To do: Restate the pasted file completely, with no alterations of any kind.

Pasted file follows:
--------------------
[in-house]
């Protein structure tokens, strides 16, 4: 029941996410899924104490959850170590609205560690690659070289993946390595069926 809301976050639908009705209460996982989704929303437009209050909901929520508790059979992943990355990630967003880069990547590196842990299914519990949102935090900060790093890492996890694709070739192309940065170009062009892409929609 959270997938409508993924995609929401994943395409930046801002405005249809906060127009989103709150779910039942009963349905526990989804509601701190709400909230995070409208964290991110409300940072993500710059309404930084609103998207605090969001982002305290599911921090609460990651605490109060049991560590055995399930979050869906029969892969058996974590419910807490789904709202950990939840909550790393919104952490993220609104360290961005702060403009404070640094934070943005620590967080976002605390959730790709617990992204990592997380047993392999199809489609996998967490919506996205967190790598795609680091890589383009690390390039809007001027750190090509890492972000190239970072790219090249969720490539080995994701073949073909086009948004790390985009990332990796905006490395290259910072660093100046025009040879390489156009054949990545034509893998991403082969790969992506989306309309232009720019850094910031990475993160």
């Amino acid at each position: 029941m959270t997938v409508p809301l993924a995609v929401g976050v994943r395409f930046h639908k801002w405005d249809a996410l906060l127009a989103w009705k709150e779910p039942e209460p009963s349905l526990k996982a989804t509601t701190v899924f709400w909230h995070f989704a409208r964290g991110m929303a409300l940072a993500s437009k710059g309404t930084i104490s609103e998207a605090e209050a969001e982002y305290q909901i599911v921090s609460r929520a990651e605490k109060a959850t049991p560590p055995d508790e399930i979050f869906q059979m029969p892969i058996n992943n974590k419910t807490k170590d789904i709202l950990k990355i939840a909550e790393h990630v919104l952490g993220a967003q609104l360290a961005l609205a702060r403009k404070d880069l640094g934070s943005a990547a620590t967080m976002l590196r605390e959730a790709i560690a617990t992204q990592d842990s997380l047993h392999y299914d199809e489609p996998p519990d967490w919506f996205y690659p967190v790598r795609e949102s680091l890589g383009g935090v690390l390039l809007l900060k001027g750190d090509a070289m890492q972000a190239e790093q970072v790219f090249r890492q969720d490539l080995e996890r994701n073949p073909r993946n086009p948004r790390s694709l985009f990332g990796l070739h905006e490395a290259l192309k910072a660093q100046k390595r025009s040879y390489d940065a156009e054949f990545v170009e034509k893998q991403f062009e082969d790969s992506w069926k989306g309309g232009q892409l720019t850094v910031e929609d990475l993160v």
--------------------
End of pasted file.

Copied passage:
[in-house]
């Protein structure tokens, strides 16, 4: 029941996410899924104490959850170590609205560690690659070289993946390595069926 809301976050639908009705209460996982989704929303437009209050909901929520508790059979992943990355990630967003880069990547590196842990299914519990949102935090900060790093890492996890694709070739192309940065170009062009892409929609 959270997938409508993924995609929401994943395409930046801002405005249809906060127009989103709150779910039942009963349905526990989804509601701190709400909230995070409208964290991110409300940072993500710059309404930084609103998207605090969001982002305290599911921090609460990651605490109060049991560590055995399930979050869906029969892969058996974590419910807490789904709202950990939840909550790393919104952490993220609104360290961005702060403009404070640094934070943005620590967080976002605390959730790709617990992204990592997380047993392999199809489609996998967490919506996205967190790598795609680091890589383009690390390039809007001027750190090509890492972000190239970072790219090249969720490539080995994701073949073909086009948004790390985009990332990796905006490395290259910072660093100046025009040879390489156009054949990545034509893998991403082969790969992506989306309309232009720019850094910031990475993160």
């Amino acid at each position: 029941m959270t997938v409508p809301l993924a995609v929401g976050v994943r395409f930046h639908k801002w405005d249809a996410l906060l127009a989103w009705k709150e779910p039942e209460p009963s349905l526990k996982a989804t509601t701190v899924f709400w909230h995070f989704a409208r964290g991110m929303a409300l940072a993500s437009k710059g309404t930084i104490s609103e998207a605090e209050a969001e982002y305290q909901i599911v921090s609460r929520a990651e605490k109060a959850t049991p560590p055995d508790e399930i979050f869906q059979m029969p892969i058996n992943n974590k419910t807490k170590d789904i709202l950990k990355i939840a909550e790393h990630v919104l952490g993220a967003q609104l360290a961005l609205a702060r403009k404070d880069l640094g934070s943005a990547a620590t967080m976002l590196r605390e959730a790709i560690a617990t992204q990592d842990s997380l047993h392999y299914d199809e489609p996998p519990d967490w919506f996205y690659p967190v790598r795609e949102s680091l890589g383009g935090v690390l390039l809007l900060k001027g750190d090509a070289m890492q972000a190239e790093q970072v790219f090249r890492q969720d490539l080995e996890r994701n073949p073909r993946n086009p948004r790390s694709l985009f990332g990796l070739h905006e490395a290259l192309k910072a660093q100046k390595r025009s040879y390489d940065a156009e054949f990545v170009e034509k893998q991403f062009e082969d790969s992506w069926k989306g309309g232009q892409l720019t850094v910031e929609d990475l993160v």